There was a rumble beneath the surface of the world, and she jumped to her feet. Half a dozen of the tall trees to her left fell, making a clear path to a shining lake. She pushed herself up and walked down the freshly-cleared path.
Her heart hummed and vibrated as she stepped onto the sand, she took a few steps toward the lake, unsure of what to do, then looked back toward the forest. The path no longer existed, as the trees had picked themselves back up and made the impenetrable tree line. Something caught her eye though, her footsteps through the sand had turned to glass.
As she stared at the glassy impressions, they cracked and lifted into the air, then shot into the lake. Seeing no point in being afraid, she continued to the very edge of the lake, tiny waves lapping at her dirty sneakers.
A tree walked past her, its trunk split into the rough shape of a man – it strode into the water until it reached the centre of lake and sank down until not even its topmost leaves could be seen. The rest of her footprints shattered and flew into the lake, decorating the surface like diamonds.
Her heart screamed and she stumbled away from the edge of the lake in time to see it lift fully from the land, like a large bowl. It rotated slowly, not spilling a drop as it lifted into the sky.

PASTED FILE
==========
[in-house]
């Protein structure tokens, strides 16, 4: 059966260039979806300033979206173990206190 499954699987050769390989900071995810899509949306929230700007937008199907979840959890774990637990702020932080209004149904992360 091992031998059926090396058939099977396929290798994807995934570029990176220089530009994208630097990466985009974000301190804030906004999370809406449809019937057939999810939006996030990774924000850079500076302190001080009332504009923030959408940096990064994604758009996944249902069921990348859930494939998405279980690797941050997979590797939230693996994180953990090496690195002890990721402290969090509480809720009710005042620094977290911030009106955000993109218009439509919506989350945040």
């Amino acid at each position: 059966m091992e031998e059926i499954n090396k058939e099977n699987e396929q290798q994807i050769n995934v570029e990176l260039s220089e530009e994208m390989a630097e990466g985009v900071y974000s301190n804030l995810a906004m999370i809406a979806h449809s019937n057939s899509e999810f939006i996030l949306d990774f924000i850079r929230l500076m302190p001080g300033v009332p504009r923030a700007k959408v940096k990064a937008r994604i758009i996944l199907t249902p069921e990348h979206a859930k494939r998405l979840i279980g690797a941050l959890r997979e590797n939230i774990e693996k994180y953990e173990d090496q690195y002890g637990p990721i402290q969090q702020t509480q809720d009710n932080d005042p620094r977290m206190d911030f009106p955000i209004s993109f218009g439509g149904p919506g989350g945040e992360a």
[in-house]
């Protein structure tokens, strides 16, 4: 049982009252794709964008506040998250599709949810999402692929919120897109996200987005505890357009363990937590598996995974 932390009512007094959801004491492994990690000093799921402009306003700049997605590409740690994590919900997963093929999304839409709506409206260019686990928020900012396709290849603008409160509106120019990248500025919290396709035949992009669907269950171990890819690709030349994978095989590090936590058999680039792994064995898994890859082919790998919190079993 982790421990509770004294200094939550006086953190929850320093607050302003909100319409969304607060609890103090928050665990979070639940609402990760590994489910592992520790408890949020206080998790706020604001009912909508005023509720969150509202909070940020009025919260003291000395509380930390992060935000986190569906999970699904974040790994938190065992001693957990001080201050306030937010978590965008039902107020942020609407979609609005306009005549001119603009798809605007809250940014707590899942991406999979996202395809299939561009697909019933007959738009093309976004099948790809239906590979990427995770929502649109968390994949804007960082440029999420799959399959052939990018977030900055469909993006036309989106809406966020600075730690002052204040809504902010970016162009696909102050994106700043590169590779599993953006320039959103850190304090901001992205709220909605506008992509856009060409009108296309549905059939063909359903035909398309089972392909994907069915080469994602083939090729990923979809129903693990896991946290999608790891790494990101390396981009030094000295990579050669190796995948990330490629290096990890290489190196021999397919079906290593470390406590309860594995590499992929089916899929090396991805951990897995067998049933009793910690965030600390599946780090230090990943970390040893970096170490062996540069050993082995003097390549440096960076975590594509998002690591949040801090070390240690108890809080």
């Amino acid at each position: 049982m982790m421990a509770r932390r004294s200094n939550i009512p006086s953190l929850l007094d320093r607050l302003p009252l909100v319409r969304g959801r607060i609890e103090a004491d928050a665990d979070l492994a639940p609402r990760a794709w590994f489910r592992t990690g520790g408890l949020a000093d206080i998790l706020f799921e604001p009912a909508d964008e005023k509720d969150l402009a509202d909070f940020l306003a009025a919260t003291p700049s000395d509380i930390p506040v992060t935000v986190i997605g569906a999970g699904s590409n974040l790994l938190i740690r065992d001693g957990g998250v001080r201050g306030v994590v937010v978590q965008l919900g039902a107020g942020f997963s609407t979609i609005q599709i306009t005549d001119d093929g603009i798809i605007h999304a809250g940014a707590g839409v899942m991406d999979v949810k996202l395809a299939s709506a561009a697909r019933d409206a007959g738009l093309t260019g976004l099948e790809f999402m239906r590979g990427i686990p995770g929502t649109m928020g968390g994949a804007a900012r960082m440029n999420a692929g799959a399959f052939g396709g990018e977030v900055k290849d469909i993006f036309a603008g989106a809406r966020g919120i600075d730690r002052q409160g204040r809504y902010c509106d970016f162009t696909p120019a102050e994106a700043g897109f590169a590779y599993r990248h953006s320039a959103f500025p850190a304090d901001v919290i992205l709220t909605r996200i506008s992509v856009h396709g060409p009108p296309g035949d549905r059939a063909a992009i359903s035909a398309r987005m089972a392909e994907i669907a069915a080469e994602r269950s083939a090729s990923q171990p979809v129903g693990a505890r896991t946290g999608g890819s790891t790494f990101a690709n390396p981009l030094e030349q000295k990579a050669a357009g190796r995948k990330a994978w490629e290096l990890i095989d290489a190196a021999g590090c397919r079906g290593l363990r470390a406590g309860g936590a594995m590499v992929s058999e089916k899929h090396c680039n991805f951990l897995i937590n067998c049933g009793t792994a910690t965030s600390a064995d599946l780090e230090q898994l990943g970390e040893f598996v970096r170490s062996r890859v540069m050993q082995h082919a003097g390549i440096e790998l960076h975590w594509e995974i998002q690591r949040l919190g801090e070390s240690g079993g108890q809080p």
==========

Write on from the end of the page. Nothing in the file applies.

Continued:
Then the sky fell.
Clouds and sharp piece of solid colour clattered on the ground around her, mad, shrieking, horse-headed bolts of lightning rushed past before crackling out of existence. Thunder shook the ground, threatening to shake the very world apart.
Above her, the lake-bowl turned inside out and rained down the water in continuous streams, leaving her in a sparkling, wondrous cage. The water slowly pooled around her feet, then began to rise when it was unable to escape.
The man-tree that had apparently drowned itself was firmly rooted to the bottom of the lake-bowl. Slowly, he began to extend downward, his roots and branches curling into one another until it reached the bottom, then wove into pathways for her to walk on.